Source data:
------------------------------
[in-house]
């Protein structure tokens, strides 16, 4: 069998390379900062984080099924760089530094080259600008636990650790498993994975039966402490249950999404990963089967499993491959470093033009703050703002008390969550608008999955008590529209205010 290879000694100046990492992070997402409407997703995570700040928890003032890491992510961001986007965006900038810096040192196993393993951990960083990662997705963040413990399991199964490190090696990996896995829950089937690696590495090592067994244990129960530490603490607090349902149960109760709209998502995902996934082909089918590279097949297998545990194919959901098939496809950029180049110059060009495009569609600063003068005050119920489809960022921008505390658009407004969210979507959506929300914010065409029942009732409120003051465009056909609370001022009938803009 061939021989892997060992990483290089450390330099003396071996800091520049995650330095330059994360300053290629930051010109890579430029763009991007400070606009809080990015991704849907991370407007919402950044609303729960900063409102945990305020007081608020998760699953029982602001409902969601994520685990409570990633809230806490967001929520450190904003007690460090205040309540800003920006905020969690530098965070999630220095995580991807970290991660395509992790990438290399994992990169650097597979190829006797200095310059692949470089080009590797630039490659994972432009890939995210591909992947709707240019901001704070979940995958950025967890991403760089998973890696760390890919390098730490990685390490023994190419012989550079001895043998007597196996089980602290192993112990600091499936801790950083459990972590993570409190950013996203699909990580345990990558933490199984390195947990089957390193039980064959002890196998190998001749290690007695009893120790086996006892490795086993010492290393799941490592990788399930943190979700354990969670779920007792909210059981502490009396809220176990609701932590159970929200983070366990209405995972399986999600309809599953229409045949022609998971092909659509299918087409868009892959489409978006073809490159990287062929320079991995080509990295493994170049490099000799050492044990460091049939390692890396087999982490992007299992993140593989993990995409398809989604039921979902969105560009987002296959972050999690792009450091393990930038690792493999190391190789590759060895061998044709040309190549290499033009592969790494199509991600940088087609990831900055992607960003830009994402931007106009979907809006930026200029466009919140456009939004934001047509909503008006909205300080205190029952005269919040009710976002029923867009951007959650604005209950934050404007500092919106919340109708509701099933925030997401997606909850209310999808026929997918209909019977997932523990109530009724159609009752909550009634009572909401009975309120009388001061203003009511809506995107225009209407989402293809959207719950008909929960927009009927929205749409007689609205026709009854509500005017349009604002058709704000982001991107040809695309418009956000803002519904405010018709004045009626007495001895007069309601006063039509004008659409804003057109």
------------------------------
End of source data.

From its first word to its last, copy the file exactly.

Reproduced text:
[in-house]
């Protein structure tokens, strides 16, 4: 069998390379900062984080099924760089530094080259600008636990650790498993994975039966402490249950999404990963089967499993491959470093033009703050703002008390969550608008999955008590529209205010 290879000694100046990492992070997402409407997703995570700040928890003032890491992510961001986007965006900038810096040192196993393993951990960083990662997705963040413990399991199964490190090696990996896995829950089937690696590495090592067994244990129960530490603490607090349902149960109760709209998502995902996934082909089918590279097949297998545990194919959901098939496809950029180049110059060009495009569609600063003068005050119920489809960022921008505390658009407004969210979507959506929300914010065409029942009732409120003051465009056909609370001022009938803009 061939021989892997060992990483290089450390330099003396071996800091520049995650330095330059994360300053290629930051010109890579430029763009991007400070606009809080990015991704849907991370407007919402950044609303729960900063409102945990305020007081608020998760699953029982602001409902969601994520685990409570990633809230806490967001929520450190904003007690460090205040309540800003920006905020969690530098965070999630220095995580991807970290991660395509992790990438290399994992990169650097597979190829006797200095310059692949470089080009590797630039490659994972432009890939995210591909992947709707240019901001704070979940995958950025967890991403760089998973890696760390890919390098730490990685390490023994190419012989550079001895043998007597196996089980602290192993112990600091499936801790950083459990972590993570409190950013996203699909990580345990990558933490199984390195947990089957390193039980064959002890196998190998001749290690007695009893120790086996006892490795086993010492290393799941490592990788399930943190979700354990969670779920007792909210059981502490009396809220176990609701932590159970929200983070366990209405995972399986999600309809599953229409045949022609998971092909659509299918087409868009892959489409978006073809490159990287062929320079991995080509990295493994170049490099000799050492044990460091049939390692890396087999982490992007299992993140593989993990995409398809989604039921979902969105560009987002296959972050999690792009450091393990930038690792493999190391190789590759060895061998044709040309190549290499033009592969790494199509991600940088087609990831900055992607960003830009994402931007106009979907809006930026200029466009919140456009939004934001047509909503008006909205300080205190029952005269919040009710976002029923867009951007959650604005209950934050404007500092919106919340109708509701099933925030997401997606909850209310999808026929997918209909019977997932523990109530009724159609009752909550009634009572909401009975309120009388001061203003009511809506995107225009209407989402293809959207719950008909929960927009009927929205749409007689609205026709009854509500005017349009604002058709704000982001991107040809695309418009956000803002519904405010018709004045009626007495001895007069309601006063039509004008659409804003057109």